Tag Archives: pronghorn hunting

4 Significant Changes For Colorado Big Game Hunters

The release of Colorado’s Sheep & Goat and Big Game brochures brings the promise and excitement of new hunting seasons. With over-the-counter maps, hunt codes, season dates and fees, the brochures confirm that what we’ve done in the past is still available, aid us in finding new opportunities and help support a strategy to secure a license for the upcoming seasons. Most years, we dive in with purpose, flipping to the sections that we know will help us get the job done (or scrolling if you’re looking at the brochures online). I caution you – do not take that approach this year!

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Big Game Hunting – Leftover License Update

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Colorado big-game hunter. Photo by © Vic Schendel/CPW.

The official leftover big game limited licenses list for deer, elk, bear and pronghorn is now available on the CPW website. These remaining limited licenses provide hunting access on specific Game Management Units (GMUs) and offer Colorado big-game hunters some great opportunities this big game hunting season. The leftover licenses go on sale Tuesday, August 7 at 9:00 a.m (MDT). NOTE: at 9:00 a.m. licenses will be available for purchase online (CPWshop.com), by phone at 1-800-244-5613 , in person at CPW offices and at license retailers (sporting goods stores, hunting and fishing supply stores, etc.).

There are more than 50,000 big game hunting licenses available on the leftover list this year.

  • Bear – more than 4,900 limited licenses available
  • Deer – more than 8,400 limited licenses available
  • Elk – more than 29,100  limited licenses available
  • Pronghorn – more than 7,400 limited licenses available

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Colorado Big Game Hunters, You Have Post Draw Options

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BGBrochureSmall.jpgFor many Colorado big-game hunters, June is a time of celebration or sadness. By June 11, the 2018 big game draw results will be final. For successful applicants, the planning process will continue. Summer scouting trips will be planned, valuable shooting range time will be scheduled, and diets and exercise can all be optimized in preparation for exciting fall outdoor adventures. For those that were unsuccessful in the draw, don’t be discouraged. If you have the desire to hunt and a sense of adventure, there is a very good chance that you can acquire a license and be hunting big game in Colorado this fall.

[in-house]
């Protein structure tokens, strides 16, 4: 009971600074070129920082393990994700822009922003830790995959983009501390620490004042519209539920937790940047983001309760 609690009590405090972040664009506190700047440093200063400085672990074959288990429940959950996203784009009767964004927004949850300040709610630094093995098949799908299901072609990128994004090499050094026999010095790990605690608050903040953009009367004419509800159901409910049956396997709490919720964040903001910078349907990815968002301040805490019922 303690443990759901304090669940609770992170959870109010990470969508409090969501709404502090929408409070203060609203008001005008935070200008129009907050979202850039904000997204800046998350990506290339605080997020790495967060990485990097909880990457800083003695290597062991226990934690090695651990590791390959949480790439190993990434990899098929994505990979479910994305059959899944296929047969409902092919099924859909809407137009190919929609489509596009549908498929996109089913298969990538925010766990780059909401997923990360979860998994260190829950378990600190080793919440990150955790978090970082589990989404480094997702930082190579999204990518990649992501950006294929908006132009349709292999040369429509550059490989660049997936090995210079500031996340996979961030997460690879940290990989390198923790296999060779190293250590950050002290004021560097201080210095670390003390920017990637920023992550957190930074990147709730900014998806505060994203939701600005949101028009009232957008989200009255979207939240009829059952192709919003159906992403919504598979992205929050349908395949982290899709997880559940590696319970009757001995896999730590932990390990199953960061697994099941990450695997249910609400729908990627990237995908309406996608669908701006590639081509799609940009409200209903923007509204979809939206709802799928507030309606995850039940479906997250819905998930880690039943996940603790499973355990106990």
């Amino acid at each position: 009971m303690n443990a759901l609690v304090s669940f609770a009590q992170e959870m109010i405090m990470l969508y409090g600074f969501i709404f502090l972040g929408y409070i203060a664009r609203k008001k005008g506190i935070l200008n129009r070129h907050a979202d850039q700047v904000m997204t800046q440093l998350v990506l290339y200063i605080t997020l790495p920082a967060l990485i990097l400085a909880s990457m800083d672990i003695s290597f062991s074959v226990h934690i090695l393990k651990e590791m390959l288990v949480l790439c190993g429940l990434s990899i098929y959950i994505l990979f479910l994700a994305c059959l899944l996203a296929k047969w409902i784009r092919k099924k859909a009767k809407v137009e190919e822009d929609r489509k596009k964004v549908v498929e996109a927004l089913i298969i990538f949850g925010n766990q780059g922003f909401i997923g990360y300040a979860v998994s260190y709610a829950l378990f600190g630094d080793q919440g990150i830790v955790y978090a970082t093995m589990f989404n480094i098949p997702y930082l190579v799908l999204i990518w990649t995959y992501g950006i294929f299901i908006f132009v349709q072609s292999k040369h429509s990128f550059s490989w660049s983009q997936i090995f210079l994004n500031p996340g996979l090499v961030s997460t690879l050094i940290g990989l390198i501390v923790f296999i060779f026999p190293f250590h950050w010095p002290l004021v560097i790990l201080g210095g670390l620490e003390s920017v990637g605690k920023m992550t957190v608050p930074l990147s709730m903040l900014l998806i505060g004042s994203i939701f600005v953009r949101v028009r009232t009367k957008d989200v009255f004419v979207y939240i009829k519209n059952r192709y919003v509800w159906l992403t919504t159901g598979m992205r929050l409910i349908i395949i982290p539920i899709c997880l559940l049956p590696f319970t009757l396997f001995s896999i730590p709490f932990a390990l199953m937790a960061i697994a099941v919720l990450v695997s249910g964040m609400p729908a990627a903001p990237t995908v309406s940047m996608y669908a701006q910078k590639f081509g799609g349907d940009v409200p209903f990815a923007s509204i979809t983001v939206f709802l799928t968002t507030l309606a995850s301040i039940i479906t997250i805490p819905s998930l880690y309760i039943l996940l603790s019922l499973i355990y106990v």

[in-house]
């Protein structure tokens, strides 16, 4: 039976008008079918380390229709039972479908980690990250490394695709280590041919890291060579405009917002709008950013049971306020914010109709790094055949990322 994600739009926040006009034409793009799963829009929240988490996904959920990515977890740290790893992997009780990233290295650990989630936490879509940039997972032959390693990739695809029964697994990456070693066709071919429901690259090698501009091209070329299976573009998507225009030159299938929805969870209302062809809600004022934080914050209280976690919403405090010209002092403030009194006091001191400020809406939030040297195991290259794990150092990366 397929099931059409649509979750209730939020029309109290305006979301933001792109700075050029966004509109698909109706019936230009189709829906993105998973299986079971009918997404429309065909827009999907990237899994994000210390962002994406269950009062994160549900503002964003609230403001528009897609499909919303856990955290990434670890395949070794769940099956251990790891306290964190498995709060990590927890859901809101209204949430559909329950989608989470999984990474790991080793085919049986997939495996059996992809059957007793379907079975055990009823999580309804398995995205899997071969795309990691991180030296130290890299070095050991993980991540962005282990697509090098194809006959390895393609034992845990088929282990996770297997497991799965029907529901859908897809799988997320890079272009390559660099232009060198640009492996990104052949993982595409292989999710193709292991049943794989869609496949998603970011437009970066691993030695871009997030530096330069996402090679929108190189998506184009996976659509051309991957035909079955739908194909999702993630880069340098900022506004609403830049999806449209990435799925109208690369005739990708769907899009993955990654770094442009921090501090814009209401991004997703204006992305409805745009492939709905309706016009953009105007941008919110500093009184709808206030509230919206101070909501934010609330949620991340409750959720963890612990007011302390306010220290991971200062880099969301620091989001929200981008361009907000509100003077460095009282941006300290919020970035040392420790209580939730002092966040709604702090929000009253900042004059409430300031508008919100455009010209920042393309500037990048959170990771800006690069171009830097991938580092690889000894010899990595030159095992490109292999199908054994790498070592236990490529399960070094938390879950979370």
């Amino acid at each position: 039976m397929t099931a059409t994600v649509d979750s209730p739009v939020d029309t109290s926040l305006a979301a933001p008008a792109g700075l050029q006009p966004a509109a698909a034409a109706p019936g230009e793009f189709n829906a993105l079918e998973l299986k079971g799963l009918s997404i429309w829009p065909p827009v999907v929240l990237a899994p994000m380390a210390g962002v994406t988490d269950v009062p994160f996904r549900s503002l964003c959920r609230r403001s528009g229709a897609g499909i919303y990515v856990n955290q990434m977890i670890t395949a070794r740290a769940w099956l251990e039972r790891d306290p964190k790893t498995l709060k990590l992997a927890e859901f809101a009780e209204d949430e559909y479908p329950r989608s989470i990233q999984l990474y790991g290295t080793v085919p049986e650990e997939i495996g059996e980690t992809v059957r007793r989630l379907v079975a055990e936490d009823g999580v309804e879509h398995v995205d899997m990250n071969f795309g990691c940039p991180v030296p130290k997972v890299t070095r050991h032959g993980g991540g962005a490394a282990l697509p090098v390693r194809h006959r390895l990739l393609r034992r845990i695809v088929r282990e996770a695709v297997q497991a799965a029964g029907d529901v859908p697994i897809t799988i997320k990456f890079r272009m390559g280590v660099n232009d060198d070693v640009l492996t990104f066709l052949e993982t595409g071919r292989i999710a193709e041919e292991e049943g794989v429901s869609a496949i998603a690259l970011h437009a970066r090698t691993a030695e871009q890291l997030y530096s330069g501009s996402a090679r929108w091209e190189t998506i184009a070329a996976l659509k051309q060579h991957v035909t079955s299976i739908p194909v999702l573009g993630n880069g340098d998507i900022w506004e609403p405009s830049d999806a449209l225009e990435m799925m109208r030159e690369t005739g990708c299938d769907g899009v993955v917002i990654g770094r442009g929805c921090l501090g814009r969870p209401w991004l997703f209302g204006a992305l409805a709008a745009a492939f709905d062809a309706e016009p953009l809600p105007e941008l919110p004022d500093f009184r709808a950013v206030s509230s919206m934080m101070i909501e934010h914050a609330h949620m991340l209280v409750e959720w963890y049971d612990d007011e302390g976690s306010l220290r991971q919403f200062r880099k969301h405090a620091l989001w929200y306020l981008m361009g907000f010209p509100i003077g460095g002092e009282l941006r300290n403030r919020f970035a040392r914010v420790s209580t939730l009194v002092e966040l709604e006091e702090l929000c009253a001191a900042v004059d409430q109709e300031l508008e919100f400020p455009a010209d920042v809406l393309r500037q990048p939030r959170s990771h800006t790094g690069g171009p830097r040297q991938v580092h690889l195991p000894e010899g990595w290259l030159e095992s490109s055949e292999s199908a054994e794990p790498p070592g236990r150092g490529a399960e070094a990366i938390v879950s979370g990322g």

While a successful draw is ideal, there are a number of “Plan B” options that will get you out in the field and provide a great chance for you to put some wild game in your freezer. And developing an alternative to your current big game draw strategy can be a positive experience that exposes you to new areas of this great state and possibly even new methods of hunting. With many opportunities still available, I think it’s best to look at license options on a species by species basis. Read more

Antelope Alley

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Pronghorn run across the Comanche National Grasslands in southeastern Colorado.

Antelope are a unique North American native. However, it is, in fact, a mistake to call them antelope. Although many people refer to Colorado pronghorn by this name, their resemblance to the African antelope species (Old World members of the cow family) is only superficial. Interestingly, pronghorn have a DNA match closer to the giraffe than any other animal.

The name pronghorn is derived from the forward projection, or prong, on each horn. Sometimes up to seventeen inches long, the horn is composed of a fused hair (keratin) sheath, which covers a bone core. Unlike true horns (but similar to antlers), males usually shed this sheath after breeding each fall, and then they grow a new one. About 40 percent of females have horns, but they don’t get any longer than their ears and never fork. And only males have a black patch on the jaw below the eye. Read more